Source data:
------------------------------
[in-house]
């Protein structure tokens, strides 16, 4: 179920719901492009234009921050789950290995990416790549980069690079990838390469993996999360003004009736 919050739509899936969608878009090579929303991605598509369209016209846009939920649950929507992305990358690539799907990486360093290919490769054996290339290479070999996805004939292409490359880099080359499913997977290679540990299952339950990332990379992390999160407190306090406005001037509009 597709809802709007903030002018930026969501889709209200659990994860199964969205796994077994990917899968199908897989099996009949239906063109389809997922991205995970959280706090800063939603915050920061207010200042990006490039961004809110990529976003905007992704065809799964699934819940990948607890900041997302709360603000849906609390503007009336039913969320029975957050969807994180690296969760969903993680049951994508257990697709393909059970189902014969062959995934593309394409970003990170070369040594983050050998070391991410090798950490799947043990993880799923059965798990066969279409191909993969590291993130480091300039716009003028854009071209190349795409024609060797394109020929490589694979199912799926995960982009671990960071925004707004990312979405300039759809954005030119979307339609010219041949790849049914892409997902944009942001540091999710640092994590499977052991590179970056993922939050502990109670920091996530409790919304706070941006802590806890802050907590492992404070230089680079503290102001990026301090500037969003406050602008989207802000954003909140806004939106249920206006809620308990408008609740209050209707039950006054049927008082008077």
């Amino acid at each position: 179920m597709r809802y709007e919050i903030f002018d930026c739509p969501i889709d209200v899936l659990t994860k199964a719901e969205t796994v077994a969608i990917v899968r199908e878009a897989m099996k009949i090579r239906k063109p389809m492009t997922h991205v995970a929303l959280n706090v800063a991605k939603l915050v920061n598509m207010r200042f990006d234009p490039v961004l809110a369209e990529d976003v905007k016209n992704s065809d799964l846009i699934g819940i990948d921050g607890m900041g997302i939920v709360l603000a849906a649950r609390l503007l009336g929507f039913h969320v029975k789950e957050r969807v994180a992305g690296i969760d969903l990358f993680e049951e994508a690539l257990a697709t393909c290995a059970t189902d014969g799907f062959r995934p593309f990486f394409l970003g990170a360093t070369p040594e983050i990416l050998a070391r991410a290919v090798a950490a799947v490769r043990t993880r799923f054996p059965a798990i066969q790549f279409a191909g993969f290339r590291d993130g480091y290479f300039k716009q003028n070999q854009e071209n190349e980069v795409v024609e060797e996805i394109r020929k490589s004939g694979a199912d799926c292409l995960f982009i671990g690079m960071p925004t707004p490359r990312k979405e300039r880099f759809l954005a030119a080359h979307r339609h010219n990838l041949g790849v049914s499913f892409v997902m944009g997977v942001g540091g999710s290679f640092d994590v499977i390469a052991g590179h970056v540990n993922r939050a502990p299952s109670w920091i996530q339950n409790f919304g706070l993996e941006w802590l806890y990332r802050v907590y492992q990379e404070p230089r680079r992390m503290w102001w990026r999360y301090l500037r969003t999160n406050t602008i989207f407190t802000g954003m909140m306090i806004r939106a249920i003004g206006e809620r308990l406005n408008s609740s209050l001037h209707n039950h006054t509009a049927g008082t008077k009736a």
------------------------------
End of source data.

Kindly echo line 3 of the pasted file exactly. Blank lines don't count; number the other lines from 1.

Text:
């Amino acid at each position: 179920m597709r809802y709007e919050i903030f002018d930026c739509p969501i889709d209200v899936l659990t994860k199964a719901e969205t796994v077994a969608i990917v899968r199908e878009a897989m099996k009949i090579r239906k063109p389809m492009t997922h991205v995970a929303l959280n706090v800063a991605k939603l915050v920061n598509m207010r200042f990006d234009p490039v961004l809110a369209e990529d976003v905007k016209n992704s065809d799964l846009i699934g819940i990948d921050g607890m900041g997302i939920v709360l603000a849906a649950r609390l503007l009336g929507f039913h969320v029975k789950e957050r969807v994180a992305g690296i969760d969903l990358f993680e049951e994508a690539l257990a697709t393909c290995a059970t189902d014969g799907f062959r995934p593309f990486f394409l970003g990170a360093t070369p040594e983050i990416l050998a070391r991410a290919v090798a950490a799947v490769r043990t993880r799923f054996p059965a798990i066969q790549f279409a191909g993969f290339r590291d993130g480091y290479f300039k716009q003028n070999q854009e071209n190349e980069v795409v024609e060797e996805i394109r020929k490589s004939g694979a199912d799926c292409l995960f982009i671990g690079m960071p925004t707004p490359r990312k979405e300039r880099f759809l954005a030119a080359h979307r339609h010219n990838l041949g790849v049914s499913f892409v997902m944009g997977v942001g540091g999710s290679f640092d994590v499977i390469a052991g590179h970056v540990n993922r939050a502990p299952s109670w920091i996530q339950n409790f919304g706070l993996e941006w802590l806890y990332r802050v907590y492992q990379e404070p230089r680079r992390m503290w102001w990026r999360y301090l500037r969003t999160n406050t602008i989207f407190t802000g954003m909140m306090i806004r939106a249920i003004g206006e809620r308990l406005n408008s609740s209050l001037h209707n039950h006054t509009a049927g008082t008077k009736a």